Common Sense Action is a bipartisan political action group here at the University that is part of a national movement calling for generational fairness, fiscal responsibility in government, investment in millennial mobility and the renewal of prudent politics. The State of Michigan can encourage these qualities by reducing spending and increasing government efficiency.

One of the ways the Michigan government can promote fiscal responsibility is by supporting a change from a defined benefit to defined contribution pension system for state employees. A defined benefit pension program guarantees workers a pre-negotiated set of benefits, which are funded by a withheld portion of the employee’s salary that the government matches. The amount of these benefits is based on a defined percentage of the employee’s salary, which is then apportioned to the employee on a monthly basis for the rest of his or her life after retirement. The government and salary money from a defined benefit is placed in a public investment fund from which the pension is paid out.

The problem with defined benefit pensions plans is that they require actuarial accounting, which is essentially an estimate of the total cost of each of the employee’s pension plans based on how long they live and an estimate of how the public fund will do in the market. Because actuarial accounting is often inaccurate, the discrepancy between the estimate and the actual pension costs can be alarmingly significant, which has led to Michigan touting one of the highest debt totals in the United States. Michigan has a total state debt of more than $142 billion, or $14,435 per capita. A large portion of this debt, well more than half, is created by liabilities derived from unfunded pensions.

CSA opposes the culture of spending and passing the bills onto taxpayers in the future. We believe that this method of fiscal accounting is not only irresponsible but also unsustainable. This issue is important for millennials to understand because our current debt will be passed on to us in the future. We are calling for the current generation of politicians to act more prudently and to work together to solve our current problems rather than leaving them for our generation to bear. To do this, we need to increase our political involvement to persuade politicians that we matter and deserve to be represented.

We believe the solution to the pension problem is the conversion of the government’s pension system to a defined contribution pension system, which completely eliminates the need for actuarial accounting. In a defined contribution system, each employee is provided an entirely separate Investment Retirement Account into which the government and the employee agree to contribute a certain amount for later access. Implementing this debt-solvent program is important because it eliminates the need for actuarial estimates; thus millennials will not be responsible to pay for the difference between today’s estimates and the future’s realities. This means fewer tax dollars for our generation to pay after we enter the workforce.

Reducing excess pension costs of state employees is not the only action we propose the legislature should take to decrease the burden of unsustainable debt in Michigan. Common Sense Action supports the reduction of prison costs by reforming and reducing sentencing, probation and parole terms. The idea is to reduce prison sentences and costs while keeping offenders under the supervision of the state to ensure a smooth reintegration into society. While we believe the prison system is vital to keeping crime rates down, CSA supports reforming prison sentences to significantly reduce the total cost of the prison system to taxpayers. If Michigan doesn’t take this action now, millennials will end up paying for it in the future.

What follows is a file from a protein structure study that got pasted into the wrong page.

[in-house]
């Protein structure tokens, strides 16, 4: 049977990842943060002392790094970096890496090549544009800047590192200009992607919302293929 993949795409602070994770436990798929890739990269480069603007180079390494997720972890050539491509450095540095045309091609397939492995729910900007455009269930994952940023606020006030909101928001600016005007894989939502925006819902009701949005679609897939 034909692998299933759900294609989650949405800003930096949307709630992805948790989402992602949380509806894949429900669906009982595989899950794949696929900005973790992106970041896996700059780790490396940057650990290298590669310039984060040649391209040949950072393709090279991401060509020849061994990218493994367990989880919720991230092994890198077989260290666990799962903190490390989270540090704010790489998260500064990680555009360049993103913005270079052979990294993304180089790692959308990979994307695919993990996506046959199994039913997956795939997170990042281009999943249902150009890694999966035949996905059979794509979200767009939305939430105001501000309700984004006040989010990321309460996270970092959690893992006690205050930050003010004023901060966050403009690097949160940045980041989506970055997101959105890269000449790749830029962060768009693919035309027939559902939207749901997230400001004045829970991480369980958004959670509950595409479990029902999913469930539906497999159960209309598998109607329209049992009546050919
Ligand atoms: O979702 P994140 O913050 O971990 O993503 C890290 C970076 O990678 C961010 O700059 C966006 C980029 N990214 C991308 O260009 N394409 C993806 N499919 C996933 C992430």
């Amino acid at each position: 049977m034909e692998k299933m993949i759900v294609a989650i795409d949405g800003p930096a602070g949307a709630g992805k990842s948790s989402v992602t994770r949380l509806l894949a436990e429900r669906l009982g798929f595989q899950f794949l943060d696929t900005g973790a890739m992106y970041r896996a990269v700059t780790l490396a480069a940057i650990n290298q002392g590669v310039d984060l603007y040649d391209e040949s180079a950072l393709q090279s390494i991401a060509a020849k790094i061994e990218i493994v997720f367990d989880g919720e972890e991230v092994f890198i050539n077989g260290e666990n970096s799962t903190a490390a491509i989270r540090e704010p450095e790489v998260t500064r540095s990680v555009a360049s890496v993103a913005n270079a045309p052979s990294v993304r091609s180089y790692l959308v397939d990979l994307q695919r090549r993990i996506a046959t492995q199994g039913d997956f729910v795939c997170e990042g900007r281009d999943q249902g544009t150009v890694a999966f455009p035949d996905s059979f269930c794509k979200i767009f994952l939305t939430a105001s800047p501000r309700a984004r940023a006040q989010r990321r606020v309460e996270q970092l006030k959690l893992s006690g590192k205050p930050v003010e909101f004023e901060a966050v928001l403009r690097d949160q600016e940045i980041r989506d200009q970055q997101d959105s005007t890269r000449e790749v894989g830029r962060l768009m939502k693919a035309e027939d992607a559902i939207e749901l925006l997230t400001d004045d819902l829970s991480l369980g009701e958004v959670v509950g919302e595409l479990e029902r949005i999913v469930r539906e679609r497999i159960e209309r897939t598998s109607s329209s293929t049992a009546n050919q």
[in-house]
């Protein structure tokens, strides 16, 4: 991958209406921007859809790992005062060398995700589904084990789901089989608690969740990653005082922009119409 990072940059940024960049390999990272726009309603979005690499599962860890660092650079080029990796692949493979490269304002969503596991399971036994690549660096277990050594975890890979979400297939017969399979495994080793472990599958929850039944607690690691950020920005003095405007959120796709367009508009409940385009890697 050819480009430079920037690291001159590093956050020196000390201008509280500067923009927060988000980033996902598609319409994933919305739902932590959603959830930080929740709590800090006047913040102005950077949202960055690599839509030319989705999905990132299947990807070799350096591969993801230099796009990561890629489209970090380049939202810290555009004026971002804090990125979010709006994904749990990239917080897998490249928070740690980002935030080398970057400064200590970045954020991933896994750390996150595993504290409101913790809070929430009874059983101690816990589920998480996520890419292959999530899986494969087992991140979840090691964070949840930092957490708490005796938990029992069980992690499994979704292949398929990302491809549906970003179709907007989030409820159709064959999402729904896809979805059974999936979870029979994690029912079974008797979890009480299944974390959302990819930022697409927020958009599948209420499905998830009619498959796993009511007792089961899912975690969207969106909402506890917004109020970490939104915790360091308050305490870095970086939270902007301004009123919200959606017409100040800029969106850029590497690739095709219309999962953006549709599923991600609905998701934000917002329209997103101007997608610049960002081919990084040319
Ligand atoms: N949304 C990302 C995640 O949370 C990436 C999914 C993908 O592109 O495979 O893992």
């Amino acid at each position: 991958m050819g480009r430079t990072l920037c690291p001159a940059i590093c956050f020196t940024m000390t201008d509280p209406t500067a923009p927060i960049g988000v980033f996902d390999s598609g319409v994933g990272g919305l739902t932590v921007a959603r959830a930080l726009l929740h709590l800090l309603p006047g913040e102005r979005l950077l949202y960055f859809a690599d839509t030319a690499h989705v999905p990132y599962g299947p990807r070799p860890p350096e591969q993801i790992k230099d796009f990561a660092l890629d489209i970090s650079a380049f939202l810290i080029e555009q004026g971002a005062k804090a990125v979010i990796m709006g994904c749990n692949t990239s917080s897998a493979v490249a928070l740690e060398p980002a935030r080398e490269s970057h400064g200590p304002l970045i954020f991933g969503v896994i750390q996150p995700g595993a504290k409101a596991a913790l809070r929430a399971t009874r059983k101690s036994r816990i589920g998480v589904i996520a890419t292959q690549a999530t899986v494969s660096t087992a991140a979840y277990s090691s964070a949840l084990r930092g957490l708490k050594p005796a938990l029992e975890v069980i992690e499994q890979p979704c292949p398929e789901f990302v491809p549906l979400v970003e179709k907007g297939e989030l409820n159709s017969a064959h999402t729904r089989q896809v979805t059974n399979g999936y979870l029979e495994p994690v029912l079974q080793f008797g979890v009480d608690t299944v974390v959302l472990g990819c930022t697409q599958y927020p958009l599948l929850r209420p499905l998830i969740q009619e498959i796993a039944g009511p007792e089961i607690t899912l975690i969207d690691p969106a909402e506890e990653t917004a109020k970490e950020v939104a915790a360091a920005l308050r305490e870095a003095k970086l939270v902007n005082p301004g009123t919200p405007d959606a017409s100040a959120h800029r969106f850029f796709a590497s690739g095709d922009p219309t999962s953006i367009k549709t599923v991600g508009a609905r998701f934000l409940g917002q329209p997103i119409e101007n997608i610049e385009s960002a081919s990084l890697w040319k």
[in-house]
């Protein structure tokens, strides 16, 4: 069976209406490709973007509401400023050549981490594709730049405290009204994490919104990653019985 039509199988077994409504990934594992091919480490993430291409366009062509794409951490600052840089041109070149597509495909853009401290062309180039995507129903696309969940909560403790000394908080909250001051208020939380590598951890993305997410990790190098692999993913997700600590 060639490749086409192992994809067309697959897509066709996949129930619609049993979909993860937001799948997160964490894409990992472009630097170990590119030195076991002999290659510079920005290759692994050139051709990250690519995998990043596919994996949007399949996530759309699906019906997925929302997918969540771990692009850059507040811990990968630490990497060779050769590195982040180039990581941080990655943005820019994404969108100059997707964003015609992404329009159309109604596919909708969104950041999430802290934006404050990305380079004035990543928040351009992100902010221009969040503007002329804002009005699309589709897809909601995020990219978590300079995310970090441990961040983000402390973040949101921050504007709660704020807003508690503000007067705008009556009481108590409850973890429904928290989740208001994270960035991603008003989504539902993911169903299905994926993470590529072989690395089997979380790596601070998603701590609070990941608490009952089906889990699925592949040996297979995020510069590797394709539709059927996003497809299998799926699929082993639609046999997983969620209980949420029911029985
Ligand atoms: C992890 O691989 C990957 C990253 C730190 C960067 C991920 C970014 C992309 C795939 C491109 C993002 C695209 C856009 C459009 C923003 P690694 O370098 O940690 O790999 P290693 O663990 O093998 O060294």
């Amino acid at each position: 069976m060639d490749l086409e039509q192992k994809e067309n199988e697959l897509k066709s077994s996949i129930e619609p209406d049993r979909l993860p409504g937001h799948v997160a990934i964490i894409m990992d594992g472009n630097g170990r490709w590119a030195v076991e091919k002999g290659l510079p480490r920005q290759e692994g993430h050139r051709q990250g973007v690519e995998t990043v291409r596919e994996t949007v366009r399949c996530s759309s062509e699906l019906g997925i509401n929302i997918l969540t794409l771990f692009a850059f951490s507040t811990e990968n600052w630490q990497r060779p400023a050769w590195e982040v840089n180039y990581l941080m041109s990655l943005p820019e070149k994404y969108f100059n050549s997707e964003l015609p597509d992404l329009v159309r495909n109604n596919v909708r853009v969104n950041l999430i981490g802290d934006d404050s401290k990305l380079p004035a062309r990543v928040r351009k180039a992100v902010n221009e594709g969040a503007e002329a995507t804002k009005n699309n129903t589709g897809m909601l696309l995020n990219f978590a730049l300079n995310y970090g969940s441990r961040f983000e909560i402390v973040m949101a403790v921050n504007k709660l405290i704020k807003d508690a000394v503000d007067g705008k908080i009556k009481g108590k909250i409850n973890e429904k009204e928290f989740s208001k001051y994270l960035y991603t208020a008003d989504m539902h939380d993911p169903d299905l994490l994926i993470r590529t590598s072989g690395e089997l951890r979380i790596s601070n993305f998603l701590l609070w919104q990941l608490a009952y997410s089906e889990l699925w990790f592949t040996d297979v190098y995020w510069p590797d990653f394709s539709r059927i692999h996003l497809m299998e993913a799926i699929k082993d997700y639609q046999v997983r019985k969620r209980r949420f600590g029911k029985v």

In recent years, though the prison population has decreased significantly, the costs of operating Michigan’s Department of Corrections have increased because of outstanding debt from defined benefit pension programs that were guaranteed by previous generations and are born by taxpayers today. From fiscal year 2007 to fiscal year 2015, the number of employed full-time corrections officers has decreased by nearly 20 percent, yet prison costs have continued to rise because of unfunded liabilities. CSA believes that this mistake should not be repeated today at millennials’ cost in the future.

Common Sense Action also supports a change in the philosophy of our state government’s policy implementation and spending initiatives through priority-based budgeting. Priority-based budgeting is the idea that lawmakers and bureaucrats work together as one entity to focus on the outcomes of policy rather than implementing idealistic yet ineffective and inefficient legislation. Priority-based budgeting can reduce spending and debt while still accomplishing the most essential and beneficial functions of state government.

Another facet of priority-based budgeting that CSA supports is performance evaluation. Through evaluating what works and what doesn’t in our bureaucratic functions, Michigan can make its governmental programs more efficient and less costly to Michigan taxpayers. As millennials, we need to encourage our government to operate in a fiscally responsible way so we can change our current culture of ineffective, exorbitant spending.

While CSA values the functions of our state government, we believe that it is imperative that we reduce our state debt to a more sustainable, efficient level that will not be a burden to our wallets in the future.

Jordan Sandman is an LSA freshman.

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